Once you have a good idea of what type of and how much leverage you have, you can use that to formulate your argument for why you deserve a great severance package and what the terms of it should be.
“Always have a reason or several for why you are requesting that the severance be modified. Just because you want more, or something different, is never enough . . . Make sure you think through what you really want and deserve, and what you are willing to give up,” Cohen says.
2. Have A Target In Mind
Just as in salary negotiations, it helps to have a specific range of what you’d like to receive in mind. But don’t just throw out a random number–if you do, you could either accidentally lowball yourself or, on the flip side, turn your employer off the idea of negotiating altogether because of an unreasonably high request. So when determining a target range, make sure to do your research, starting first with the employee handbook.
“Many companies have severance policies in their company handbooks that establish a formula that provides a certain number of weeks’ salary for each year of service completed by the impacted employee. For example, an employer may have a policy that provides employees two weeks’ notice of a layoff . . . along with a severance payment in the amount of two weeks of pay for each year of completed service,” Rassas says. “If [such a policy] does exist and the employee has some leverage, they should view the policy as the floor for the negotiation and be sure to propose a financial payment that is in excess of what they might already be entitled to.”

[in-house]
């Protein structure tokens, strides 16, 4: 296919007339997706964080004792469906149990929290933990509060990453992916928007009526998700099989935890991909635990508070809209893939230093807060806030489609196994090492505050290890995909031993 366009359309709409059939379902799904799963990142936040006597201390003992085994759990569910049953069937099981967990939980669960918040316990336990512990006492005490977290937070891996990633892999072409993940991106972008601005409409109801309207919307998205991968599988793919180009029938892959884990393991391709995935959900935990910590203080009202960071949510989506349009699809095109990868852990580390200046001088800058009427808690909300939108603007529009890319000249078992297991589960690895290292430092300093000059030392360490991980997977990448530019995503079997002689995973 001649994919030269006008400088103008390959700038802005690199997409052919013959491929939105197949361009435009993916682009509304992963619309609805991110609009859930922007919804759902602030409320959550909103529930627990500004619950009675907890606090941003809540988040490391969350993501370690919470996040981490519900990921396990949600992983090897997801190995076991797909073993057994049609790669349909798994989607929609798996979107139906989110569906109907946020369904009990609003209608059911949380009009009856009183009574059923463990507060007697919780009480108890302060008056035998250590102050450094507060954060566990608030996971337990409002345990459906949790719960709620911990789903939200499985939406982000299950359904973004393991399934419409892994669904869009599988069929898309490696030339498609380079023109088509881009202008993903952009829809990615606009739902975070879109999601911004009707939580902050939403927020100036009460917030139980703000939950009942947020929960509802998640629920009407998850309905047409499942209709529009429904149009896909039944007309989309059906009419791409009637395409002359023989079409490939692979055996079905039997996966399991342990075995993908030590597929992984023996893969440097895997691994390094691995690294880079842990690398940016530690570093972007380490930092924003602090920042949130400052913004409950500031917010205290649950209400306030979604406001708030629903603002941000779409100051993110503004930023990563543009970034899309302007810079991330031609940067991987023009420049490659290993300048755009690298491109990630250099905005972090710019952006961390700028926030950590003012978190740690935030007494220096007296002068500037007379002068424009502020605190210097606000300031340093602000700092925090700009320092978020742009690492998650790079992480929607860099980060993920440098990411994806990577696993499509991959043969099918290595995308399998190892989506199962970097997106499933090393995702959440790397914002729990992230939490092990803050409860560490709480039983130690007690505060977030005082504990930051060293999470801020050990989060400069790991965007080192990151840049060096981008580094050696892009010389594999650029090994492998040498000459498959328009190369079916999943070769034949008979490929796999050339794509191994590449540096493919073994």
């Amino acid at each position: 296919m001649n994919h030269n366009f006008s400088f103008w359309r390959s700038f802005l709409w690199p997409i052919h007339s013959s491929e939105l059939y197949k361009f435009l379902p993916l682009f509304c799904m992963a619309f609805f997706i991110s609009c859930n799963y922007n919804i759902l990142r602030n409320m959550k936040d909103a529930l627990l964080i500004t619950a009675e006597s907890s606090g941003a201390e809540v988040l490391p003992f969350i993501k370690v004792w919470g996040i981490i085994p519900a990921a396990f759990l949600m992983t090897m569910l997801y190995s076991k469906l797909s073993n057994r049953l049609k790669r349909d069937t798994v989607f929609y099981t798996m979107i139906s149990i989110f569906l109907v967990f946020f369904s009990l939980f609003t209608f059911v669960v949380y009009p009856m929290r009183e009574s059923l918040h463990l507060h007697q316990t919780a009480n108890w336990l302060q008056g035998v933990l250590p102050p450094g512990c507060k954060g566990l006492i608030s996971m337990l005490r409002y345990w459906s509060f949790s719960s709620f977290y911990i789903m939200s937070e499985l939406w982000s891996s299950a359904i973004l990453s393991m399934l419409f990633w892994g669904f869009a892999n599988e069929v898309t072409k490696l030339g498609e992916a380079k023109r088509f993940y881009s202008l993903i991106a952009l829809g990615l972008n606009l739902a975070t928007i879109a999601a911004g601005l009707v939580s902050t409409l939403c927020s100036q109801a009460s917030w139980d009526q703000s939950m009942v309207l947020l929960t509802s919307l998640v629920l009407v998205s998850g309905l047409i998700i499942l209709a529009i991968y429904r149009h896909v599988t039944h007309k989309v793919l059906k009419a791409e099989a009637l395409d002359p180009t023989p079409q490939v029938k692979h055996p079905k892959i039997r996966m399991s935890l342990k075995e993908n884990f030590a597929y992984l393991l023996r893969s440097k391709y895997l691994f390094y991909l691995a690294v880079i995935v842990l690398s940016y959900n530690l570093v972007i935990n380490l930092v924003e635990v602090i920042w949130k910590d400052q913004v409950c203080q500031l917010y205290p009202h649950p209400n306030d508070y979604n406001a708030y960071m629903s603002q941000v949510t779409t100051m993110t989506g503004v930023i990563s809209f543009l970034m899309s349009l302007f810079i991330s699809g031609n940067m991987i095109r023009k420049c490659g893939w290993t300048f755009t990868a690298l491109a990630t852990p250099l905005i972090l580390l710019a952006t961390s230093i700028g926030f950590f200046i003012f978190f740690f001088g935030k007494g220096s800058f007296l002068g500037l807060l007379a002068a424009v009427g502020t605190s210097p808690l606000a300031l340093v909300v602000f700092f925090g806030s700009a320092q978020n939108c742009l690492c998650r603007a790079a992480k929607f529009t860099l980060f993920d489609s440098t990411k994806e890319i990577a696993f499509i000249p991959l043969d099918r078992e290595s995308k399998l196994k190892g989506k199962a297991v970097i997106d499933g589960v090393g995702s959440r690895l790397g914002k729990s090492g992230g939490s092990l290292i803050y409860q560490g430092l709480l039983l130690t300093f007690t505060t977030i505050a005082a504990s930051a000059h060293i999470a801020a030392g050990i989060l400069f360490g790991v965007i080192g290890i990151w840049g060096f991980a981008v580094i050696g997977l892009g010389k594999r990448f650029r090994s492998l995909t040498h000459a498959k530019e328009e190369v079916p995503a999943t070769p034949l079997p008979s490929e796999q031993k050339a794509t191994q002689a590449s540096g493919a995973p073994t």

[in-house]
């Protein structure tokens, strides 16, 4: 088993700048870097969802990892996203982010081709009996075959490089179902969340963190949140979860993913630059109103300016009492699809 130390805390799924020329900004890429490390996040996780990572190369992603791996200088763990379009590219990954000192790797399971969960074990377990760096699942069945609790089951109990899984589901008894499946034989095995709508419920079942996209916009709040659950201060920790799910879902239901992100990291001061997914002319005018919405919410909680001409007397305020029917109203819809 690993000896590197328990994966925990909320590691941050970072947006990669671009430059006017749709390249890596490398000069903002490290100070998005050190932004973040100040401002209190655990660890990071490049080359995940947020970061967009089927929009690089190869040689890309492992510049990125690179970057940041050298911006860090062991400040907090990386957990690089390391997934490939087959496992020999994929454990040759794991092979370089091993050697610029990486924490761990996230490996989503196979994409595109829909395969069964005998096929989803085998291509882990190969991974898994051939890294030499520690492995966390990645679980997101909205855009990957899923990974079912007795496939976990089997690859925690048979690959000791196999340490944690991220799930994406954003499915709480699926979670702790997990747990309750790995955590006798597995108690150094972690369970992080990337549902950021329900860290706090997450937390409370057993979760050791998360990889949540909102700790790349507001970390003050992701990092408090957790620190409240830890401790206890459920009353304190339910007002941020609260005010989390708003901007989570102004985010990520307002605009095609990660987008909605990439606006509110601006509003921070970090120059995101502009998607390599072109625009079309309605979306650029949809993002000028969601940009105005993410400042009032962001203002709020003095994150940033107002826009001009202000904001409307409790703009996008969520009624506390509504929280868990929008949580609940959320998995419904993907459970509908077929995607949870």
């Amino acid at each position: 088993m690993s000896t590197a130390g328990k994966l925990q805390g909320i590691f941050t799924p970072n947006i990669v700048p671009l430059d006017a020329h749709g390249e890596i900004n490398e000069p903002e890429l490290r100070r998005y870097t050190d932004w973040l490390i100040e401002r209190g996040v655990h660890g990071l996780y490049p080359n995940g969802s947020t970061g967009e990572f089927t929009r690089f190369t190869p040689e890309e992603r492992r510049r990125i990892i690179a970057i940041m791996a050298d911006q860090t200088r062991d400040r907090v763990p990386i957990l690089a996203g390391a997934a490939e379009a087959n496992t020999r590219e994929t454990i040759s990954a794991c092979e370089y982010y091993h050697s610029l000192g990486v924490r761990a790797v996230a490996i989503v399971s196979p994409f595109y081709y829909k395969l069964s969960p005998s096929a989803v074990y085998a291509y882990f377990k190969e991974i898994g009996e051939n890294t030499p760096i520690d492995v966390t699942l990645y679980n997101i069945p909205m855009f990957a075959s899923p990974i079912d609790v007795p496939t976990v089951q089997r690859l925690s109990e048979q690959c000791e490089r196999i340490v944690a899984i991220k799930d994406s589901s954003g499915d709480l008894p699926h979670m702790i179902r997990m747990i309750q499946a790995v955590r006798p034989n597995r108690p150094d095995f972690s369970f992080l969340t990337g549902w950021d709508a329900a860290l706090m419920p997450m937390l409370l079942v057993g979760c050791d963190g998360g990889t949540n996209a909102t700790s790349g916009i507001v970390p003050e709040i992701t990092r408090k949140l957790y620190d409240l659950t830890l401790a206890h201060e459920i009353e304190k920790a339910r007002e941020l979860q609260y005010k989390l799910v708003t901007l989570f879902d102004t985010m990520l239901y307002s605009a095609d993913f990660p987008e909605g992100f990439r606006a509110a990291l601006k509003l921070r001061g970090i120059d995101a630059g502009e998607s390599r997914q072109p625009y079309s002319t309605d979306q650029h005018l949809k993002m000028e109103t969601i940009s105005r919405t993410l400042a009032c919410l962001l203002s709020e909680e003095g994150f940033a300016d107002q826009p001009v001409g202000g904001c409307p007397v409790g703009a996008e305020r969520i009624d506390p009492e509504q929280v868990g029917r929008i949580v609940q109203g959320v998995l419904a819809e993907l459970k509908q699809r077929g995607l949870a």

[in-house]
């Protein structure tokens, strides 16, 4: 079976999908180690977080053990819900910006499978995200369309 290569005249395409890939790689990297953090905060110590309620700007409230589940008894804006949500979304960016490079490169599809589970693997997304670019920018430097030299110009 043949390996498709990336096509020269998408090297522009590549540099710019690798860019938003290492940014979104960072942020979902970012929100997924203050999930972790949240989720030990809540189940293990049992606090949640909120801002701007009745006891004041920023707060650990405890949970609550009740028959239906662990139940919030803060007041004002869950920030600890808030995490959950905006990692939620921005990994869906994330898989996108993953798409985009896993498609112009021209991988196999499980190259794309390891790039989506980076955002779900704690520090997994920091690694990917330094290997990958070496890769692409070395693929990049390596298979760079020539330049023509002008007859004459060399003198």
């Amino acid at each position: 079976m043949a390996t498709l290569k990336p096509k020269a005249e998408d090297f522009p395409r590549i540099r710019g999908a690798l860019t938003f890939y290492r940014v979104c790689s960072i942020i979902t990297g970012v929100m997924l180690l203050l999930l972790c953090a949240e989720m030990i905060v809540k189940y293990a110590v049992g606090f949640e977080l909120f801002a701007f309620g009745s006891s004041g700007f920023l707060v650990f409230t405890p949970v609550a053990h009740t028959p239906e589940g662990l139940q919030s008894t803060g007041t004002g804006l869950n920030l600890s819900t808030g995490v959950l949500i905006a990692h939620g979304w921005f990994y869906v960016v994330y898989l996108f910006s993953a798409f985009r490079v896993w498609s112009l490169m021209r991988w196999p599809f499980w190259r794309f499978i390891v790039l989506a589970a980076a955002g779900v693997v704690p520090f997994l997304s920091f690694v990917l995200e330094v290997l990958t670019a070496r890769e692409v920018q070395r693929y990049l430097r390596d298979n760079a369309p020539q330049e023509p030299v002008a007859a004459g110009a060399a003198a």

It’s also worth reviewing your offer letter to double check and see if it included a stipulation on severance (often the case for senior executives) or doing some online research to see what those in similar situations have managed to secure.
Having a tough time coming up with anything at all? “As a general rule of thumb, two to four weeks of severance per year of service is a good benchmark to go by,” Bakke says, although this can depend on your level of seniority and income bracket. “As someone who sees about 10 severance agreements every week, I can say that I generally see about one week per year for lower wage earners, two weeks per year for various managers and executives, and more generous packages for high-level executives,” says Granovsky.
Keep in mind, though, that “the total number of weeks or months is usually capped depending on the company’s generosity and its ability to actually pay. Cash-strapped companies, no matter how kind they may be, simply don’t have the financial wherewithal to offer rich packages,” Cohen cautions.
3. Think Beyond The Paycheck
Make no mistake: If you’re only thinking about your severance package in terms of dollars and cents, you’re missing out.